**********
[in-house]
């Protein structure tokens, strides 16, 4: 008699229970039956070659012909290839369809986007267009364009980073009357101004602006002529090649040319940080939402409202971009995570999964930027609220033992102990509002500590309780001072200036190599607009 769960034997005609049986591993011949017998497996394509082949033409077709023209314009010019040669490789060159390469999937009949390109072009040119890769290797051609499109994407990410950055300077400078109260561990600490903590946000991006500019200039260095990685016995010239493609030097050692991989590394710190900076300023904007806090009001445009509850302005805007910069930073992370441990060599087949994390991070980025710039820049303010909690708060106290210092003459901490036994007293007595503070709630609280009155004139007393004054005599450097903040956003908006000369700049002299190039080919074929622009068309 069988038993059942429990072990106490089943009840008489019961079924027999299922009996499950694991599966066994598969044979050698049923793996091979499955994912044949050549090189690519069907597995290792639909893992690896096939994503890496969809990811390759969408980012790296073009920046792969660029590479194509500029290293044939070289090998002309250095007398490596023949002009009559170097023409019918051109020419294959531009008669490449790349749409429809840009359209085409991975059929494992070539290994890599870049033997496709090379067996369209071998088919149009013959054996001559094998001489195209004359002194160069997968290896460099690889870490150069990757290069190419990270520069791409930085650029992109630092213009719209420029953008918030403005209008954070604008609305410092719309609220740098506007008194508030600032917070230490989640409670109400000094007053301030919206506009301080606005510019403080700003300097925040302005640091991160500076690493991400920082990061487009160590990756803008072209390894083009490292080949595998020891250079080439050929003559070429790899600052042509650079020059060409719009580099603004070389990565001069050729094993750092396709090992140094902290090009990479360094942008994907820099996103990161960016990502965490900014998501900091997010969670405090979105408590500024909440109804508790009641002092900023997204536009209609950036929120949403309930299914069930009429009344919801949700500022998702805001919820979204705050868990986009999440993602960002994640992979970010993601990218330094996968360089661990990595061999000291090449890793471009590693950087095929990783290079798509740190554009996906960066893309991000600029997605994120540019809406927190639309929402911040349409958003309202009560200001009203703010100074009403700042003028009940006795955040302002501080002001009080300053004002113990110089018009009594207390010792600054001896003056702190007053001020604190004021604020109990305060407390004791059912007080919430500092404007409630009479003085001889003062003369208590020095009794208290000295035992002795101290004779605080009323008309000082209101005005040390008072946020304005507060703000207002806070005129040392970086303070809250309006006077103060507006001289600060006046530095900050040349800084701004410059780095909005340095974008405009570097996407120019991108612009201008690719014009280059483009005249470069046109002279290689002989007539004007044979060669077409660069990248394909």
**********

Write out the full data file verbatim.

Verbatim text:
[in-house]
């Protein structure tokens, strides 16, 4: 008699229970039956070659012909290839369809986007267009364009980073009357101004602006002529090649040319940080939402409202971009995570999964930027609220033992102990509002500590309780001072200036190599607009 769960034997005609049986591993011949017998497996394509082949033409077709023209314009010019040669490789060159390469999937009949390109072009040119890769290797051609499109994407990410950055300077400078109260561990600490903590946000991006500019200039260095990685016995010239493609030097050692991989590394710190900076300023904007806090009001445009509850302005805007910069930073992370441990060599087949994390991070980025710039820049303010909690708060106290210092003459901490036994007293007595503070709630609280009155004139007393004054005599450097903040956003908006000369700049002299190039080919074929622009068309 069988038993059942429990072990106490089943009840008489019961079924027999299922009996499950694991599966066994598969044979050698049923793996091979499955994912044949050549090189690519069907597995290792639909893992690896096939994503890496969809990811390759969408980012790296073009920046792969660029590479194509500029290293044939070289090998002309250095007398490596023949002009009559170097023409019918051109020419294959531009008669490449790349749409429809840009359209085409991975059929494992070539290994890599870049033997496709090379067996369209071998088919149009013959054996001559094998001489195209004359002194160069997968290896460099690889870490150069990757290069190419990270520069791409930085650029992109630092213009719209420029953008918030403005209008954070604008609305410092719309609220740098506007008194508030600032917070230490989640409670109400000094007053301030919206506009301080606005510019403080700003300097925040302005640091991160500076690493991400920082990061487009160590990756803008072209390894083009490292080949595998020891250079080439050929003559070429790899600052042509650079020059060409719009580099603004070389990565001069050729094993750092396709090992140094902290090009990479360094942008994907820099996103990161960016990502965490900014998501900091997010969670405090979105408590500024909440109804508790009641002092900023997204536009209609950036929120949403309930299914069930009429009344919801949700500022998702805001919820979204705050868990986009999440993602960002994640992979970010993601990218330094996968360089661990990595061999000291090449890793471009590693950087095929990783290079798509740190554009996906960066893309991000600029997605994120540019809406927190639309929402911040349409958003309202009560200001009203703010100074009403700042003028009940006795955040302002501080002001009080300053004002113990110089018009009594207390010792600054001896003056702190007053001020604190004021604020109990305060407390004791059912007080919430500092404007409630009479003085001889003062003369208590020095009794208290000295035992002795101290004779605080009323008309000082209101005005040390008072946020304005507060703000207002806070005129040392970086303070809250309006006077103060507006001289600060006046530095900050040349800084701004410059780095909005340095974008405009570097996407120019991108612009201008690719014009280059483009005249470069046109002279290689002989007539004007044979060669077409660069990248394909």